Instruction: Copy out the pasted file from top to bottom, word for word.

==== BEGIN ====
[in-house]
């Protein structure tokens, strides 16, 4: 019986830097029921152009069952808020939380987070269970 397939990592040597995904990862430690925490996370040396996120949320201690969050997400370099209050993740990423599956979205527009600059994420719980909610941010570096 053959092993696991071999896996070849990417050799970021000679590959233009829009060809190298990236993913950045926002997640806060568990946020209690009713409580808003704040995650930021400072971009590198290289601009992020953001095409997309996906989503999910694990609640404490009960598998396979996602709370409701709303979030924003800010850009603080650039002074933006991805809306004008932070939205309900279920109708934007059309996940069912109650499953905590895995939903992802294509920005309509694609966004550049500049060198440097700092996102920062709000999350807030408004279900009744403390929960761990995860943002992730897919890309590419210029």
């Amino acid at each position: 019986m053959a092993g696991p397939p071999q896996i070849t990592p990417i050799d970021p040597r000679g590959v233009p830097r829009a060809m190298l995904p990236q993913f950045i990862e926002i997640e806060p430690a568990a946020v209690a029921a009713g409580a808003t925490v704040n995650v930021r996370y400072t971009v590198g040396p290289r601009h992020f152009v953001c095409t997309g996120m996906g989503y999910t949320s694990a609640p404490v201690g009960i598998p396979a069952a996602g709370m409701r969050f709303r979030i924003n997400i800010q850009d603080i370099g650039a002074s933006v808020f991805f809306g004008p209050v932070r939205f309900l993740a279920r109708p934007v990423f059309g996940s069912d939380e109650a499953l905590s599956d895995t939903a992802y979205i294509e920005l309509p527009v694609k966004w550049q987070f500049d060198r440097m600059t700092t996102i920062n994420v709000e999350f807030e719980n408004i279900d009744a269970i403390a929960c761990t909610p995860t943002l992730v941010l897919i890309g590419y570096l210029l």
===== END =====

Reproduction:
[in-house]
């Protein structure tokens, strides 16, 4: 019986830097029921152009069952808020939380987070269970 397939990592040597995904990862430690925490996370040396996120949320201690969050997400370099209050993740990423599956979205527009600059994420719980909610941010570096 053959092993696991071999896996070849990417050799970021000679590959233009829009060809190298990236993913950045926002997640806060568990946020209690009713409580808003704040995650930021400072971009590198290289601009992020953001095409997309996906989503999910694990609640404490009960598998396979996602709370409701709303979030924003800010850009603080650039002074933006991805809306004008932070939205309900279920109708934007059309996940069912109650499953905590895995939903992802294509920005309509694609966004550049500049060198440097700092996102920062709000999350807030408004279900009744403390929960761990995860943002992730897919890309590419210029």
């Amino acid at each position: 019986m053959a092993g696991p397939p071999q896996i070849t990592p990417i050799d970021p040597r000679g590959v233009p830097r829009a060809m190298l995904p990236q993913f950045i990862e926002i997640e806060p430690a568990a946020v209690a029921a009713g409580a808003t925490v704040n995650v930021r996370y400072t971009v590198g040396p290289r601009h992020f152009v953001c095409t997309g996120m996906g989503y999910t949320s694990a609640p404490v201690g009960i598998p396979a069952a996602g709370m409701r969050f709303r979030i924003n997400i800010q850009d603080i370099g650039a002074s933006v808020f991805f809306g004008p209050v932070r939205f309900l993740a279920r109708p934007v990423f059309g996940s069912d939380e109650a499953l905590s599956d895995t939903a992802y979205i294509e920005l309509p527009v694609k966004w550049q987070f500049d060198r440097m600059t700092t996102i920062n994420v709000e999350f807030e719980n408004i279900d009744a269970i403390a929960c761990t909610p995860t943002l992730v941010l897919i890309g590419y570096l210029l």